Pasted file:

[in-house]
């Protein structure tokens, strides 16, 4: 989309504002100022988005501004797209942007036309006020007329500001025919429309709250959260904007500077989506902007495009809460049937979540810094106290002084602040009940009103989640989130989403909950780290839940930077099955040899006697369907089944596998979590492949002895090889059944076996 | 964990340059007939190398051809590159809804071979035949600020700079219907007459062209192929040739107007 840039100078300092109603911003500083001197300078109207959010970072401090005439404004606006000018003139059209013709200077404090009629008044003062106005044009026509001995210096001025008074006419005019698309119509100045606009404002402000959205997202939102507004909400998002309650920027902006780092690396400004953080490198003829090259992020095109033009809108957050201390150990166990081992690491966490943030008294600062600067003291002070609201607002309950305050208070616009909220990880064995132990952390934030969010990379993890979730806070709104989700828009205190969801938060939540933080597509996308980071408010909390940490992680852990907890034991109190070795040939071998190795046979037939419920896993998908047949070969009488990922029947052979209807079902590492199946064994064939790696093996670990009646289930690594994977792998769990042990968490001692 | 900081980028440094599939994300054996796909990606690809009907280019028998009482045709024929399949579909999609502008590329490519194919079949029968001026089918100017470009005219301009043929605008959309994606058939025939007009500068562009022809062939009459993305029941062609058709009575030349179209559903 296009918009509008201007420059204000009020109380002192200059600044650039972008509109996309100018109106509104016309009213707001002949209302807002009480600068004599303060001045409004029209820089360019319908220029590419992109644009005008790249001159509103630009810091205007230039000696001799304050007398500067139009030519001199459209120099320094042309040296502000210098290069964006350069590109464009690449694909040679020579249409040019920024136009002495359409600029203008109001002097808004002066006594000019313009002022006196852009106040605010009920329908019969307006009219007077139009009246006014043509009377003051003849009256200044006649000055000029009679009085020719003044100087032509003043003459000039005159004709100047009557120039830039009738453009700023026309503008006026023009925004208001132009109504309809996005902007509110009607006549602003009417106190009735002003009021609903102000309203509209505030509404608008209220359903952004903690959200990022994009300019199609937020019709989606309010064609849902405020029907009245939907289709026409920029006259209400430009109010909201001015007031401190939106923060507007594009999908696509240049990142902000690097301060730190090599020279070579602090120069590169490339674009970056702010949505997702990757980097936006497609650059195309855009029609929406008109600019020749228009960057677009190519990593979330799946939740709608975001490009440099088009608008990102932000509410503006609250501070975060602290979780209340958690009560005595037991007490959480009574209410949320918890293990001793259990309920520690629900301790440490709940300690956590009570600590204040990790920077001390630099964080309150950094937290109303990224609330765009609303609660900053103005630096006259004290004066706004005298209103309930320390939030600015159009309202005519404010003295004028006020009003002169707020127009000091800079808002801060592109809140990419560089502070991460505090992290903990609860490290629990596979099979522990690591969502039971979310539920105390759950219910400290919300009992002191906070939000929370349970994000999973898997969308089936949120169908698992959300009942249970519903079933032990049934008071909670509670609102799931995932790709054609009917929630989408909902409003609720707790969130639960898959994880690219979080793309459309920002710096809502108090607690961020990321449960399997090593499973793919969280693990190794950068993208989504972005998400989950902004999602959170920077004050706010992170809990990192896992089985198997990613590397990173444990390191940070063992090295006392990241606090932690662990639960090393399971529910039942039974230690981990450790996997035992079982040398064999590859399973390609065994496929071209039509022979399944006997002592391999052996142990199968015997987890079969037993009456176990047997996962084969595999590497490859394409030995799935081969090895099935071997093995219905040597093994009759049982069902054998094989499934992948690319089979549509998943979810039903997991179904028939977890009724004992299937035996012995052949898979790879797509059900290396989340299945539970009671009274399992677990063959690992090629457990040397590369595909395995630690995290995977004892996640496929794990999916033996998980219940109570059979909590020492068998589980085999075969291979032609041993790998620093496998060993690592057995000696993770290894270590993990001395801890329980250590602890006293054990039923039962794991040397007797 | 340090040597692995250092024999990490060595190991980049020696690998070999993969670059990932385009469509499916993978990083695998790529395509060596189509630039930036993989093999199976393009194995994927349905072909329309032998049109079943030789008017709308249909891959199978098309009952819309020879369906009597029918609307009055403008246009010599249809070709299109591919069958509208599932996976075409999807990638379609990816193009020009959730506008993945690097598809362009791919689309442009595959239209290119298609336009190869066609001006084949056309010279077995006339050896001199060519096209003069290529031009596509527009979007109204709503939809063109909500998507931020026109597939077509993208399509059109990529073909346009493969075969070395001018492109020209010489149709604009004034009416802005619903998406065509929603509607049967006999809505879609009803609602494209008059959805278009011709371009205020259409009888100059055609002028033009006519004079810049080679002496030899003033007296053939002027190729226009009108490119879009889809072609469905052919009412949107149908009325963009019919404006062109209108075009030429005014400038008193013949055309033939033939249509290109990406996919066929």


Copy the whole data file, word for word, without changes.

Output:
[in-house]
């Protein structure tokens, strides 16, 4: 989309504002100022988005501004797209942007036309006020007329500001025919429309709250959260904007500077989506902007495009809460049937979540810094106290002084602040009940009103989640989130989403909950780290839940930077099955040899006697369907089944596998979590492949002895090889059944076996 | 964990340059007939190398051809590159809804071979035949600020700079219907007459062209192929040739107007 840039100078300092109603911003500083001197300078109207959010970072401090005439404004606006000018003139059209013709200077404090009629008044003062106005044009026509001995210096001025008074006419005019698309119509100045606009404002402000959205997202939102507004909400998002309650920027902006780092690396400004953080490198003829090259992020095109033009809108957050201390150990166990081992690491966490943030008294600062600067003291002070609201607002309950305050208070616009909220990880064995132990952390934030969010990379993890979730806070709104989700828009205190969801938060939540933080597509996308980071408010909390940490992680852990907890034991109190070795040939071998190795046979037939419920896993998908047949070969009488990922029947052979209807079902590492199946064994064939790696093996670990009646289930690594994977792998769990042990968490001692 | 900081980028440094599939994300054996796909990606690809009907280019028998009482045709024929399949579909999609502008590329490519194919079949029968001026089918100017470009005219301009043929605008959309994606058939025939007009500068562009022809062939009459993305029941062609058709009575030349179209559903 296009918009509008201007420059204000009020109380002192200059600044650039972008509109996309100018109106509104016309009213707001002949209302807002009480600068004599303060001045409004029209820089360019319908220029590419992109644009005008790249001159509103630009810091205007230039000696001799304050007398500067139009030519001199459209120099320094042309040296502000210098290069964006350069590109464009690449694909040679020579249409040019920024136009002495359409600029203008109001002097808004002066006594000019313009002022006196852009106040605010009920329908019969307006009219007077139009009246006014043509009377003051003849009256200044006649000055000029009679009085020719003044100087032509003043003459000039005159004709100047009557120039830039009738453009700023026309503008006026023009925004208001132009109504309809996005902007509110009607006549602003009417106190009735002003009021609903102000309203509209505030509404608008209220359903952004903690959200990022994009300019199609937020019709989606309010064609849902405020029907009245939907289709026409920029006259209400430009109010909201001015007031401190939106923060507007594009999908696509240049990142902000690097301060730190090599020279070579602090120069590169490339674009970056702010949505997702990757980097936006497609650059195309855009029609929406008109600019020749228009960057677009190519990593979330799946939740709608975001490009440099088009608008990102932000509410503006609250501070975060602290979780209340958690009560005595037991007490959480009574209410949320918890293990001793259990309920520690629900301790440490709940300690956590009570600590204040990790920077001390630099964080309150950094937290109303990224609330765009609303609660900053103005630096006259004290004066706004005298209103309930320390939030600015159009309202005519404010003295004028006020009003002169707020127009000091800079808002801060592109809140990419560089502070991460505090992290903990609860490290629990596979099979522990690591969502039971979310539920105390759950219910400290919300009992002191906070939000929370349970994000999973898997969308089936949120169908698992959300009942249970519903079933032990049934008071909670509670609102799931995932790709054609009917929630989408909902409003609720707790969130639960898959994880690219979080793309459309920002710096809502108090607690961020990321449960399997090593499973793919969280693990190794950068993208989504972005998400989950902004999602959170920077004050706010992170809990990192896992089985198997990613590397990173444990390191940070063992090295006392990241606090932690662990639960090393399971529910039942039974230690981990450790996997035992079982040398064999590859399973390609065994496929071209039509022979399944006997002592391999052996142990199968015997987890079969037993009456176990047997996962084969595999590497490859394409030995799935081969090895099935071997093995219905040597093994009759049982069902054998094989499934992948690319089979549509998943979810039903997991179904028939977890009724004992299937035996012995052949898979790879797509059900290396989340299945539970009671009274399992677990063959690992090629457990040397590369595909395995630690995290995977004892996640496929794990999916033996998980219940109570059979909590020492068998589980085999075969291979032609041993790998620093496998060993690592057995000696993770290894270590993990001395801890329980250590602890006293054990039923039962794991040397007797 | 340090040597692995250092024999990490060595190991980049020696690998070999993969670059990932385009469509499916993978990083695998790529395509060596189509630039930036993989093999199976393009194995994927349905072909329309032998049109079943030789008017709308249909891959199978098309009952819309020879369906009597029918609307009055403008246009010599249809070709299109591919069958509208599932996976075409999807990638379609990816193009020009959730506008993945690097598809362009791919689309442009595959239209290119298609336009190869066609001006084949056309010279077995006339050896001199060519096209003069290529031009596509527009979007109204709503939809063109909500998507931020026109597939077509993208399509059109990529073909346009493969075969070395001018492109020209010489149709604009004034009416802005619903998406065509929603509607049967006999809505879609009803609602494209008059959805278009011709371009205020259409009888100059055609002028033009006519004079810049080679002496030899003033007296053939002027190729226009009108490119879009889809072609469905052919009412949107149908009325963009019919404006062109209108075009030429005014400038008193013949055309033939033939249509290109990406996919066929």